Like the plucky heroine at the heart of the story, it's hard to hate Flashdance - The Musical. She might not have the best fashion sense, and there's as much padding in the new songs as there is in some of the outfits her pals wear, but her heart's in the right place.
Based on the hit 80s movie, the musical has kept enough of the iconic imagery (torn sweatshirt, leg warmers, bucket of water splashed over silhouetted body) to please those looking for a nostalgia fix. But book co-writer Tom Hedley, who also helped pen the screenplay, has boosted the class theme, deepened relationships and added a solid B plot.
Orphan Alex (Sydney Morton) works as a welder in a steel plant and moonlights dancing at a cabaret, while she dreams of one day becoming a legit dancer. The plant's upper-class boss, Nick (a bland Corey Mach), falls in love with her, and he's faced with making severe cutbacks. (One of the few relevant things about the adaptation is the economy.) Meanwhile, the strip club down the street from the cabaret wants to hire new dancers, and Alex's friend Gloria (Ginna Claire Mason) is tempted.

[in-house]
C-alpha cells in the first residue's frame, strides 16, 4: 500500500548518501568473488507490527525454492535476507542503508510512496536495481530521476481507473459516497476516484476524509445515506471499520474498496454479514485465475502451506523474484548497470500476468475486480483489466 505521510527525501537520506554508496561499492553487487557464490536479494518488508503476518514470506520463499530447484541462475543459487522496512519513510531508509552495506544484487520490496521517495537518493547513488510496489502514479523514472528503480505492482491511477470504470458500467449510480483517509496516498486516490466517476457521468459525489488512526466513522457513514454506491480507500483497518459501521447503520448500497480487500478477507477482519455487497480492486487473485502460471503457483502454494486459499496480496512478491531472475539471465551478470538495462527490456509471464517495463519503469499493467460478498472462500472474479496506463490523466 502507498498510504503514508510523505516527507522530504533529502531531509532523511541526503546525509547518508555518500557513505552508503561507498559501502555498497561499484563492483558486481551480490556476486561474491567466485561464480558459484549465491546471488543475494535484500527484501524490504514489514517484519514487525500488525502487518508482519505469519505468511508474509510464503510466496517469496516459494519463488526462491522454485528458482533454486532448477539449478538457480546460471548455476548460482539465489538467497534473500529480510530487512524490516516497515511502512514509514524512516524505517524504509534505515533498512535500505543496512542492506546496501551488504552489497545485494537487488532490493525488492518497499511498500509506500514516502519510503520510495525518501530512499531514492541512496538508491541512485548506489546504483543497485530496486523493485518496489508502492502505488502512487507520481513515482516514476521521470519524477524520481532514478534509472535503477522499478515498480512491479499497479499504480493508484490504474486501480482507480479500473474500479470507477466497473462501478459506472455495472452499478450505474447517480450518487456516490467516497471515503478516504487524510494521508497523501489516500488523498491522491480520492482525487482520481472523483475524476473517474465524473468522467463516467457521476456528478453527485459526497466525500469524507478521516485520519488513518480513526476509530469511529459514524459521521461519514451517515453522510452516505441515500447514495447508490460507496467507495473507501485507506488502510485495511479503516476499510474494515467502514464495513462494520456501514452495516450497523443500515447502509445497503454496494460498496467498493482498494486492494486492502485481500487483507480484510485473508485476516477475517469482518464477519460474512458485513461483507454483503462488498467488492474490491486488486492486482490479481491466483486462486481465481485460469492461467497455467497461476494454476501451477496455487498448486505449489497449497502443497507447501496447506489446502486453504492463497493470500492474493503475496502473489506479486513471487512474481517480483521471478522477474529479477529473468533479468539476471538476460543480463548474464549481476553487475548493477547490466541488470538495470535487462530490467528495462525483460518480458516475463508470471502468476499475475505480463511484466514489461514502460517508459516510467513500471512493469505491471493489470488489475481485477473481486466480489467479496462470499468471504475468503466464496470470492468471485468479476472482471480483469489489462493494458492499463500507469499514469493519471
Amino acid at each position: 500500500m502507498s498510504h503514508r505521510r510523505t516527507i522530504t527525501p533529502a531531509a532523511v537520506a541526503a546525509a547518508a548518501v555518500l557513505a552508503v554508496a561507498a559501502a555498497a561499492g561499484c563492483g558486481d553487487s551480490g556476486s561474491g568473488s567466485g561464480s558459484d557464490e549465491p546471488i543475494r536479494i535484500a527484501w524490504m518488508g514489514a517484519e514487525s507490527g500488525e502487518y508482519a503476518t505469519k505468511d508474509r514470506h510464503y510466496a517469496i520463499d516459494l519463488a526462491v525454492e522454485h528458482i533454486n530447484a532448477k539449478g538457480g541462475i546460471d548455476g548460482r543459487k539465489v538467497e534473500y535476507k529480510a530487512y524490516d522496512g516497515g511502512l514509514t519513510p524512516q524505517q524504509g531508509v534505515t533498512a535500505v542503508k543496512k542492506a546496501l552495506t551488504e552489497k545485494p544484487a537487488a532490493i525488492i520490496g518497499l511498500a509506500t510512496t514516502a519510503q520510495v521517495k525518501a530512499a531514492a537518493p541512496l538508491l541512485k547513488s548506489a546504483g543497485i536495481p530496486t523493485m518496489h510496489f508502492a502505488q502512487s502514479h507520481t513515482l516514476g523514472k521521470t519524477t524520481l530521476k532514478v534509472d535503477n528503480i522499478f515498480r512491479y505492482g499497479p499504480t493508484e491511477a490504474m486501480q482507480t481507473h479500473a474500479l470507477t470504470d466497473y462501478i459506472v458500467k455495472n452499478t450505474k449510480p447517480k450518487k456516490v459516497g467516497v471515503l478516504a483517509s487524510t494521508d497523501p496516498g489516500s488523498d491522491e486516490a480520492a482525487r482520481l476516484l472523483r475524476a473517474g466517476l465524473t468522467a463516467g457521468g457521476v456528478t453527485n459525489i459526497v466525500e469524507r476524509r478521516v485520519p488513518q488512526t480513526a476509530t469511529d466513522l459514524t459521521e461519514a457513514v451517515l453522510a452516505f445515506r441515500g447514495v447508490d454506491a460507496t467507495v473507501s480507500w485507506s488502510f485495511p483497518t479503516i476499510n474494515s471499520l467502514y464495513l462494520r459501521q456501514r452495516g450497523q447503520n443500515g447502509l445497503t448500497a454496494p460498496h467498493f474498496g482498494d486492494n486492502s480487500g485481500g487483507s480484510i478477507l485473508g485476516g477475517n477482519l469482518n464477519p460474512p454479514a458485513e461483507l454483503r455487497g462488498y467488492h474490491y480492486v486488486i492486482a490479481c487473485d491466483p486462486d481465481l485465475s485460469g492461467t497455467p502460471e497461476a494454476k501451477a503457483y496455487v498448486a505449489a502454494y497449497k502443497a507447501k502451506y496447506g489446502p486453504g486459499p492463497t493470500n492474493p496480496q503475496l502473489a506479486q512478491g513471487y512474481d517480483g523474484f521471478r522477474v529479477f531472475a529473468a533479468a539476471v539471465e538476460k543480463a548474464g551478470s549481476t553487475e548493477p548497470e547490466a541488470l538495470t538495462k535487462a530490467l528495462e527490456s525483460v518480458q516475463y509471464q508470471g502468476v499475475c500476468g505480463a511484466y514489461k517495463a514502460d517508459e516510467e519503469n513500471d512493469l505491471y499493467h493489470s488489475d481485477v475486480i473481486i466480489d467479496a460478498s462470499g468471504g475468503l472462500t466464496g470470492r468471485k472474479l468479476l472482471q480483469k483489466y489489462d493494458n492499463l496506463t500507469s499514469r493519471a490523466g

Most of the new songs sound generic - there's nothing as catchy as the film's Maniac or the title track, given a clever and touching treatment near the end. And the added subplot about Gloria and her aspiring stand-up boyfriend Jimmy (David R. Gordon) merely distracts from the main narrative. Their songs are so unnecessary they nearly induce eye-rolling.
And you know you've got a serious problem when you can't tell the raunchy cabaret and the strip club apart.
But Morton is a dynamo, with a clear voice, flexible body and a ton of presence. Whether in the spotlight in a fierce solo or sharing one of several inspired street dance sequences (choreographed by Sergio Trujillo), she just about holds the show together.